For the desktop, most single-display clients operate in a single locale that is determined at run time from the setting of the environment variable, which is usually $LANG. The Xm library (libXm) can only support a single locale that is used at the time each widget is instantiated. Changing the locale after the Xm library has been initialized may cause unpredictable behavior.
All internationalized programs should set the locale desired by the user as defined in the locale environment variables. For programs using the desktop toolkit, the programs call the XtSetLanguageProc() function prior to calling any toolkit initialization function; for example, XtAppInitialize(). This function does all of the initialization necessary prior to the toolkit initialization. For nondesktop programs, the programs call the setlocale() function to set the locale desired by the user at the beginning of the program.
Locale environment variables (for example, LC_ALL, LC_CTYPE, and LANG) are used to control the environment. Users should be aware that the LC_CTYPE category of the locale is used by the X and Xm libraries to identify the locale-specific features used at run time. Yet, the LC_MESSAGES category is used by the message catalog services to load locale-specific text. Refer to "Extracting Localized Text" for more information. Specifically, the fonts and input method loaded by the toolkit are determined by the setting of the LC_CTYPE category.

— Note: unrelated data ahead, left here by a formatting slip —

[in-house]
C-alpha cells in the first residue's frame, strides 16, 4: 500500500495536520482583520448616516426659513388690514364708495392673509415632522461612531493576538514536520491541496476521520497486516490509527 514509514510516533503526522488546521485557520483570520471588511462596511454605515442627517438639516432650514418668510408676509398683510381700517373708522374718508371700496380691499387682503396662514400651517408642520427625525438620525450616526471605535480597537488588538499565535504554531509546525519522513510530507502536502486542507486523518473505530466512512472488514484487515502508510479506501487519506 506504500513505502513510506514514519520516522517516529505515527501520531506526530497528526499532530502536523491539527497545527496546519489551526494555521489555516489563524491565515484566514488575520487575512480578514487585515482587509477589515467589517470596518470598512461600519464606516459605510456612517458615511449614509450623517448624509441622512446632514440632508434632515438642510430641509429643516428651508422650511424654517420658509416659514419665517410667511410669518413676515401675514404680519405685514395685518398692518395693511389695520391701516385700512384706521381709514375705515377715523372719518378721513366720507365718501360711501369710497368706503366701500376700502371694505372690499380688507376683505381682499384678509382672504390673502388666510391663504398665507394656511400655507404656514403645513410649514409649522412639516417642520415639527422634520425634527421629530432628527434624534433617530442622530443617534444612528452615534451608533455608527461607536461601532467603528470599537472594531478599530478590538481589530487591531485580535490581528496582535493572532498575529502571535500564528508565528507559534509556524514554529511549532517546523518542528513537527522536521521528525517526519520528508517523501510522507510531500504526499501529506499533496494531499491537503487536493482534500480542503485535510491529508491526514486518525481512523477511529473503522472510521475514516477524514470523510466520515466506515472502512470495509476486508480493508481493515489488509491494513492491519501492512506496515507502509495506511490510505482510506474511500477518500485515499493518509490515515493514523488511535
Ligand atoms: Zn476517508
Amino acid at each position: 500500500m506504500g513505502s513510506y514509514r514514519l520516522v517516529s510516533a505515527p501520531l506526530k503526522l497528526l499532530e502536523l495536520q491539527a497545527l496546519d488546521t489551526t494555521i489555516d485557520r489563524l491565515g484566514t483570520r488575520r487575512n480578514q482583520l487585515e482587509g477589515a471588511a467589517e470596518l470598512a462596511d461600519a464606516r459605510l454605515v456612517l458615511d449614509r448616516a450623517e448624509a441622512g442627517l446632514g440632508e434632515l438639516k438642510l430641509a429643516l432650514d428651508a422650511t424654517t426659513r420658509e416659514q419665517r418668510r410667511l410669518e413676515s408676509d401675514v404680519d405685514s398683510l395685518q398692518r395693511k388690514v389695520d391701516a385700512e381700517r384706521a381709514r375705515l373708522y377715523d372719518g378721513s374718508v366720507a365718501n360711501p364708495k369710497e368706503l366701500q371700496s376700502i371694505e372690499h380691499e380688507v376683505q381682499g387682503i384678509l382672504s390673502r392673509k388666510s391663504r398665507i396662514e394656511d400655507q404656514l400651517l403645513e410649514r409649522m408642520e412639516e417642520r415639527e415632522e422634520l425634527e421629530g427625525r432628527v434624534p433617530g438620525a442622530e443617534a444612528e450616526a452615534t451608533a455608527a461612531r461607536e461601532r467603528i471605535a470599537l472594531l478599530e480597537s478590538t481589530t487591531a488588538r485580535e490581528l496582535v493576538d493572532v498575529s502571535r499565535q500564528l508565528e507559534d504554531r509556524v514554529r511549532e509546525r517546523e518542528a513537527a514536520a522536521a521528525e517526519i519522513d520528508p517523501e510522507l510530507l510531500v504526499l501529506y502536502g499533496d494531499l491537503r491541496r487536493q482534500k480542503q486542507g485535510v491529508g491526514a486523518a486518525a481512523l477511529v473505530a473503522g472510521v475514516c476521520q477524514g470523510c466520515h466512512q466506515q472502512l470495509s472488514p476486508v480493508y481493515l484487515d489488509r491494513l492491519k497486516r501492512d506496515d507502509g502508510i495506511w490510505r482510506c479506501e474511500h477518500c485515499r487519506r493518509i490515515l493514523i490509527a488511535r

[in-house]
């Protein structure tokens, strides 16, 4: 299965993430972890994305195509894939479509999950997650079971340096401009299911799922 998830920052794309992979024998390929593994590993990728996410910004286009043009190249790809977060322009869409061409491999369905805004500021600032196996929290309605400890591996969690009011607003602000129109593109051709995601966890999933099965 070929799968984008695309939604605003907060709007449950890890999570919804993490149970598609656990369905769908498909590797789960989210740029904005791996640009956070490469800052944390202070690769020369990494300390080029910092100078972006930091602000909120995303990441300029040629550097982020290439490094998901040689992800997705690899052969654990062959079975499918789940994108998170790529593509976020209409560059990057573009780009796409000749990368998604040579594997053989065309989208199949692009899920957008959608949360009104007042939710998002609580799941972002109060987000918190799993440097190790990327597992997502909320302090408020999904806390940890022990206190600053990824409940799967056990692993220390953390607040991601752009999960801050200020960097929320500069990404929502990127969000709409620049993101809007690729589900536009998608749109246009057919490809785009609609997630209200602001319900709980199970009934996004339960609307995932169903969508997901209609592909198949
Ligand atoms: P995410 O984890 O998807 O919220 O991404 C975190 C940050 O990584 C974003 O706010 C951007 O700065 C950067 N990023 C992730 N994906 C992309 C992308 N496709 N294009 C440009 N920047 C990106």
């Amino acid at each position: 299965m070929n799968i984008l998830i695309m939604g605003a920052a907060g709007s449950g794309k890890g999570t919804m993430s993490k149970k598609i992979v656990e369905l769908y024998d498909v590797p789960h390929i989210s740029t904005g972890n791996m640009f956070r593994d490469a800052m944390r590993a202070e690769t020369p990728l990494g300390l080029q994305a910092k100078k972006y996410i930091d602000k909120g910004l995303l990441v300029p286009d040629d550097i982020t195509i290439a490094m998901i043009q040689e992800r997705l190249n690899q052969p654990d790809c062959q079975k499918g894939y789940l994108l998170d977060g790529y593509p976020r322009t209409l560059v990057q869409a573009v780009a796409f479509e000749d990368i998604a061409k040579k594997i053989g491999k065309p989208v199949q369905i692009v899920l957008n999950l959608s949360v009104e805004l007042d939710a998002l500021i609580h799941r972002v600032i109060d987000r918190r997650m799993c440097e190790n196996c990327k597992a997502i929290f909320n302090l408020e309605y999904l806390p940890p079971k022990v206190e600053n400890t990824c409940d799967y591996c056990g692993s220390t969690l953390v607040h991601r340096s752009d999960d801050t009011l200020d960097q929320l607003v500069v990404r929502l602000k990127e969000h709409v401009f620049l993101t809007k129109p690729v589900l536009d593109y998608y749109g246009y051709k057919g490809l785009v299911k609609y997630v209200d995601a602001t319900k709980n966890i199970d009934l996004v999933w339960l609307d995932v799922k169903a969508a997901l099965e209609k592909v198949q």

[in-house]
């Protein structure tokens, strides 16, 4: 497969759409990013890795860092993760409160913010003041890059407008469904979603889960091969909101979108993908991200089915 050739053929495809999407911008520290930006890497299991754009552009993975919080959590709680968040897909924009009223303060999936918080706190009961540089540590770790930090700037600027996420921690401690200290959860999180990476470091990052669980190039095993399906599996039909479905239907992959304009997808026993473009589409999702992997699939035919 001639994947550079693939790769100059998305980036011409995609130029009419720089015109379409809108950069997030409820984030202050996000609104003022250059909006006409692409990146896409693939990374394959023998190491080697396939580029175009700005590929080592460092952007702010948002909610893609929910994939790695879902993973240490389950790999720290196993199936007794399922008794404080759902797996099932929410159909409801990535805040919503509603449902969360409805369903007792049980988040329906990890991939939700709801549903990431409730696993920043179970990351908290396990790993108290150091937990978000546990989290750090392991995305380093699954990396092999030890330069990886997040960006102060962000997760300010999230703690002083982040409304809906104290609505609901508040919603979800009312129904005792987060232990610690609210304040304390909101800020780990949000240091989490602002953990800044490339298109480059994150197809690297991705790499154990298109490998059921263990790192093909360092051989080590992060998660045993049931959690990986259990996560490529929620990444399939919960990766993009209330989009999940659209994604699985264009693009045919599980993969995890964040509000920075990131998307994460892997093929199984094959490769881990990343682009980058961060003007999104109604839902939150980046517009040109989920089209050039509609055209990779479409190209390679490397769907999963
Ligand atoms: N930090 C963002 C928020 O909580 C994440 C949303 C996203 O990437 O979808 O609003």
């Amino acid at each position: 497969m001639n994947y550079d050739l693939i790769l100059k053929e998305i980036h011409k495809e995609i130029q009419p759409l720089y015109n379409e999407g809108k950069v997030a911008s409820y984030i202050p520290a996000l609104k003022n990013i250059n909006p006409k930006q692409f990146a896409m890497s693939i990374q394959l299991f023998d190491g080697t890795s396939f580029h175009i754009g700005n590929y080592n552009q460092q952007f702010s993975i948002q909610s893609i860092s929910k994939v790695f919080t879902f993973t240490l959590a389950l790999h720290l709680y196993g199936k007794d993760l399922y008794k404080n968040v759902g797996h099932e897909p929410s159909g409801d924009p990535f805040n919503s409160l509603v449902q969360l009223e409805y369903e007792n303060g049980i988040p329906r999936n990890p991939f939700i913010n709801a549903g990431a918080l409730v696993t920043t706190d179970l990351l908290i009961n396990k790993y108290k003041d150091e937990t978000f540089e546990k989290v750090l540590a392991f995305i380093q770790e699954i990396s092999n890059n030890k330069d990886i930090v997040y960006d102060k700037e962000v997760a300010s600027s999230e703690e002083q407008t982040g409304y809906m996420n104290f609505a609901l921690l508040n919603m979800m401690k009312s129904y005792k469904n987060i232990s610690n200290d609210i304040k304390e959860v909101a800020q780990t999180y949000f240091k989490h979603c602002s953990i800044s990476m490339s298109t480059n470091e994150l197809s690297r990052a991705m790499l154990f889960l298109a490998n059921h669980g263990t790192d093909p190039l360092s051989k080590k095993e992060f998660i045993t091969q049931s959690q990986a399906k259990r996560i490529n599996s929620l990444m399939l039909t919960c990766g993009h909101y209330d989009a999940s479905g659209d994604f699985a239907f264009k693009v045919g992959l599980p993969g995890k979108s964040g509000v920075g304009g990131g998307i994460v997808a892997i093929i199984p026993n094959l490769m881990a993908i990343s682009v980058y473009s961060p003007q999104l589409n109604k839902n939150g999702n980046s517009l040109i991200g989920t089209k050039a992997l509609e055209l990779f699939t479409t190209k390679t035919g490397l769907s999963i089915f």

String encoding (for example, ISO8859-1 or Extended UNIX Code (EUC), in an application's source code, resource files, and User Interface Language (UIL) files) should be the same as the code set of the locale where the application runs. If not, code conversion is required.
All components are shipped as a single, worldwide executable and are required to support the R5 sample implementation set of locales: US, Western/Eastern Europe, Japan, Korea, China, and Taiwan.
Applications should be written so that they are code-set-independent and include support for any multibyte code set.